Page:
Hitler though Russia would be easy to defeat during WWII, the underestimation of the challenge Russia posed inevitably fell on the German high command then to Hitlers doorstep.
Hitler: “Russia is like a shabby house, you kick on the door and the whole thing collapses.”
Obama: “Russia is a Regional Power, Is No Threat”
Hitler famously said this quote above before the Russian’s repealed the Nazi from Moscow and chased the Nazi’s all the way back to Berlin liberating all of Eastern Europe on the way.
Today we hear of Russia’s old rusted military, old and decrepit just left overs from the USSR, but it that true?
Few US naval strategists would count Russia’s Caspian Sea ships as significant or one that could cause any significant damage. The Russian vessels are small missile-armed or patrol craft, nearly all well under 1,000 tons. The forces have been viewed purely as local craft to the US.
But that changed on Oct. 7, when four Russian warships in the Caspian Sea launched a reported 26 Kalibr SS-N-30A cruise missiles at targets in Syria, nearly 1,000 nautical miles away. While most analysts dismissed the military effects of the missile strikes, the fact that such small, inexpensive and relatively simple craft can affect ground operations that far away is significant.
“ This launch from the Caspian Sea was more than just hitting targets in Syria,” said a US official. “They have assets in Syria that could have handled this, the message was clear its was really about messaging to the world and us that Russia has this capability, and they can use it.”
The Kalibr missile used in the strikes is an improved version of the Granat land-attack cruise missile, similar to the US Navy’s Tomahawk, that travels at subsonic speeds. The Russian Kalibr long-range version has only recently reached operational status. A submarine-launched version is in service, along with a ship-launched version equipping larger ships. Until this week it was not clear that smaller ships, including the Project 21631 Buyan-M corvettes that also took part in the Oct. 7 attacks, could operate such a weapon.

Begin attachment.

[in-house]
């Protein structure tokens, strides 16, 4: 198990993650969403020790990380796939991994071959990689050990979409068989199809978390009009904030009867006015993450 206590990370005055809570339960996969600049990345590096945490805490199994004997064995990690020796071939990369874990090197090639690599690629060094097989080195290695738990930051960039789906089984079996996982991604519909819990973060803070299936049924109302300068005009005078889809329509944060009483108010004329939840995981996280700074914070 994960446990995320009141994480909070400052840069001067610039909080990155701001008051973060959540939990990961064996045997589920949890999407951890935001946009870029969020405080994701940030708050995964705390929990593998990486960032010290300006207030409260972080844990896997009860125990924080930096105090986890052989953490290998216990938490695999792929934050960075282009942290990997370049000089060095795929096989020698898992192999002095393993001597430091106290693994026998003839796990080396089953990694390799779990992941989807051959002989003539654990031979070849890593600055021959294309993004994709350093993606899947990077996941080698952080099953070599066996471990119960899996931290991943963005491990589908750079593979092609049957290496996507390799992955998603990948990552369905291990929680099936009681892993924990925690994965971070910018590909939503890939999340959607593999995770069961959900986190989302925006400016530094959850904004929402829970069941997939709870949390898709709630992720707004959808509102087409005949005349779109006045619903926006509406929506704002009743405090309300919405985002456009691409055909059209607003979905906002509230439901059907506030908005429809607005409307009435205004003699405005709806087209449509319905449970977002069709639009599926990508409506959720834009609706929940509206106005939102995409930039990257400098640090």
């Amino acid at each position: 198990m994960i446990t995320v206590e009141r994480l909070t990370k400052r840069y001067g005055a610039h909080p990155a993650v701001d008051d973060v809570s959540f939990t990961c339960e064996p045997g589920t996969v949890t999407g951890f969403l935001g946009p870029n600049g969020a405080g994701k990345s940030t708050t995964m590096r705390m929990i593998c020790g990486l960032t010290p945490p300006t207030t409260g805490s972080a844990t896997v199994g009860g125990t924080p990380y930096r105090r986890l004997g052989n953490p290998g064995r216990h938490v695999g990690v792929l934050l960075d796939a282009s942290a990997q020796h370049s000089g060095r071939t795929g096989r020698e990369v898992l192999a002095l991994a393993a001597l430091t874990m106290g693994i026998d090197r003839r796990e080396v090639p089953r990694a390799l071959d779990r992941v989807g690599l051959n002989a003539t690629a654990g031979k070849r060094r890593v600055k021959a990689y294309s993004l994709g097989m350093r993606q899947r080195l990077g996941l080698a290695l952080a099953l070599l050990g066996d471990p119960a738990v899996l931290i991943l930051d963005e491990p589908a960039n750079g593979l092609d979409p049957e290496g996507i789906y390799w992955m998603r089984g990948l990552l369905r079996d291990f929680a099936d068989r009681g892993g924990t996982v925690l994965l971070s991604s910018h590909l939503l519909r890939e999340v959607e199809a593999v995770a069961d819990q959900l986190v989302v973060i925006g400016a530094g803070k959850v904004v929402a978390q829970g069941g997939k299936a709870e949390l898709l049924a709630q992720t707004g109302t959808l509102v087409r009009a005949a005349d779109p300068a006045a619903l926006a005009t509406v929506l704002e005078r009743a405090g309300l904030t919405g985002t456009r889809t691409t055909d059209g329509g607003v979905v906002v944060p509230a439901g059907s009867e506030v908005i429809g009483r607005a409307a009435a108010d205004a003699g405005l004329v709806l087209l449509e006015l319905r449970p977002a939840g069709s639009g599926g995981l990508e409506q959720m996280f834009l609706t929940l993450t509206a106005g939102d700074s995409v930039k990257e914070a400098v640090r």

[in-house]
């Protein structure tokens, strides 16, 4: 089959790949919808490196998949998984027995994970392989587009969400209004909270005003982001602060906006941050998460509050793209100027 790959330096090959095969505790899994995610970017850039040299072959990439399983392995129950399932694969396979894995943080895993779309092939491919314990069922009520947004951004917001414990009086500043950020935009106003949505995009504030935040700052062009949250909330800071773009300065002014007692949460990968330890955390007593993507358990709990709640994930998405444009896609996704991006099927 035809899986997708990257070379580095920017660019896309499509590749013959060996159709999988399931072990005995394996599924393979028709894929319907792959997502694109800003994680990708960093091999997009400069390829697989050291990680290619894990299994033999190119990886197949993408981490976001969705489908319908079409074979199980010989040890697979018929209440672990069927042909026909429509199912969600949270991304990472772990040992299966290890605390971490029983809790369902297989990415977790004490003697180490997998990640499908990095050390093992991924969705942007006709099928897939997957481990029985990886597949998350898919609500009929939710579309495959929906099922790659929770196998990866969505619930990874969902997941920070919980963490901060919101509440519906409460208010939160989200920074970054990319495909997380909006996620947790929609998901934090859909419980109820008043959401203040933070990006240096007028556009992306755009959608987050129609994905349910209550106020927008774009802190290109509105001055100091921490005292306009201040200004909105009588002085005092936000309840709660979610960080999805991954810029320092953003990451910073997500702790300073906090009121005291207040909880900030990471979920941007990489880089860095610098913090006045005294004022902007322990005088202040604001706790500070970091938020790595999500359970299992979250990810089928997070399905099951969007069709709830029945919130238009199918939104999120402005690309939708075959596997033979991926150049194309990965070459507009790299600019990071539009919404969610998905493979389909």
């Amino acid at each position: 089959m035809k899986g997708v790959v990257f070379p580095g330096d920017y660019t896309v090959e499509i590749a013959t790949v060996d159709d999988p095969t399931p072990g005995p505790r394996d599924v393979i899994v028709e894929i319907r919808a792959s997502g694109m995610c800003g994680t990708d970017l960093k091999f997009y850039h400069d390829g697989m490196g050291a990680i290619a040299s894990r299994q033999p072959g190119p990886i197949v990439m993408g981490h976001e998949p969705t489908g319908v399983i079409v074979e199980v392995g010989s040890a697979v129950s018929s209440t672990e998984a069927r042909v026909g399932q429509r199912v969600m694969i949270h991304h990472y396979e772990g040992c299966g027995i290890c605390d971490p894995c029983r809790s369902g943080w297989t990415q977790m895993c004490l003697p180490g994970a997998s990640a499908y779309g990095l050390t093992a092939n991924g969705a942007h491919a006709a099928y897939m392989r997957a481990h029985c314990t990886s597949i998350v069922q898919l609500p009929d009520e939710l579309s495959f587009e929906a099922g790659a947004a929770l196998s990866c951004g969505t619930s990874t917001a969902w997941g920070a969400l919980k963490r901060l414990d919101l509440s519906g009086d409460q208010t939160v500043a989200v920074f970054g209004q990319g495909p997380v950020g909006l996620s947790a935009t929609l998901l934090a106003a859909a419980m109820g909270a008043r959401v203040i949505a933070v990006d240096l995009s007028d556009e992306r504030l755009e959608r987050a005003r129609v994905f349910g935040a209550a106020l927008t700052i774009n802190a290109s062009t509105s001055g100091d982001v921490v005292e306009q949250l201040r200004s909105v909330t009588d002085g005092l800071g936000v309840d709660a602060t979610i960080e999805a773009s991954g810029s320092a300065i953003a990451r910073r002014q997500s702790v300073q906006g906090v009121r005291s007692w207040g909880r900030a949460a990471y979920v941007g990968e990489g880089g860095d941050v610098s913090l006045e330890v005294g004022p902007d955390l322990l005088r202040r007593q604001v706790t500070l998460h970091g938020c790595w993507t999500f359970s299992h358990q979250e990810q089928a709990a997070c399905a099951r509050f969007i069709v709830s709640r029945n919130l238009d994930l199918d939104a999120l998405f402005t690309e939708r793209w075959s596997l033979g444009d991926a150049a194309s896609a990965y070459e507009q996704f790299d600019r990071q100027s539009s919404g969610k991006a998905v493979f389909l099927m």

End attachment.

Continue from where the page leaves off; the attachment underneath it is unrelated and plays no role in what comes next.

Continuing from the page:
“This was not a missile seen as being normally carried by the corvettes, which had [shorter-range] Klub missiles as opposed to the land-attack version,” said Bryan Clark, a naval analyst with the Center for Strategic and Budgetary Assessments in Washington. The Kalibr, he said, “changes it from being a sea-control ship to one with distributed lethality. The US has been aspiring to do something like that, but the Russians have shown they already have it.
“The US Navy and other navies, blue water navies, really have to pay more attention to what is going on. These smaller ships are less than 1,000 tons. It is very dangerous to be dismissive, especially in smaller straits where they can do a lot of damage”
The flight path from the Caspian Sea crossed Iranian and Iraqi airspace en route to Syria, said the Russian Defense Ministry, adding that pre-strike approval was granted by both countries. On Oct. 8 reports emerged that four of the 26 missiles landed prematurely in Iran, first the US said they hit a small village the Pentagon then later retracted saying the Russian’s hit a field of cows, nether claim were back up by any proof.
The Russians are adopting distributed lethality faster than the US,” noted Clark.
The arguments made for distributed lethality are to put firepower on a bunch of smaller ships, have them disperse, in turn increase targeting problems for the enemy, and you may be able to generate the same kind of firepower if you concentrate the platforms.
“With the Russians, these 900-ton corvettes are harder to find than a [4,000-ton US] littoral combat ship. You can buy them in larger numbers, and they also carry land-attack weapons,” unlike LCS. “It would seem to give you a much more effective land-attack lethality than what the US Navy is pursuing.”
The US Navy is working on a more heavily armed version of the LCS, dubbed the LCS frigate, but those ships are not likely to have a Kalibr-like weapon.
“We have a new class of ships that we’re not equipping with anything that’s like this missile,” bemoaned Clark. “The Navy should feel embarrassed that they let this happen.”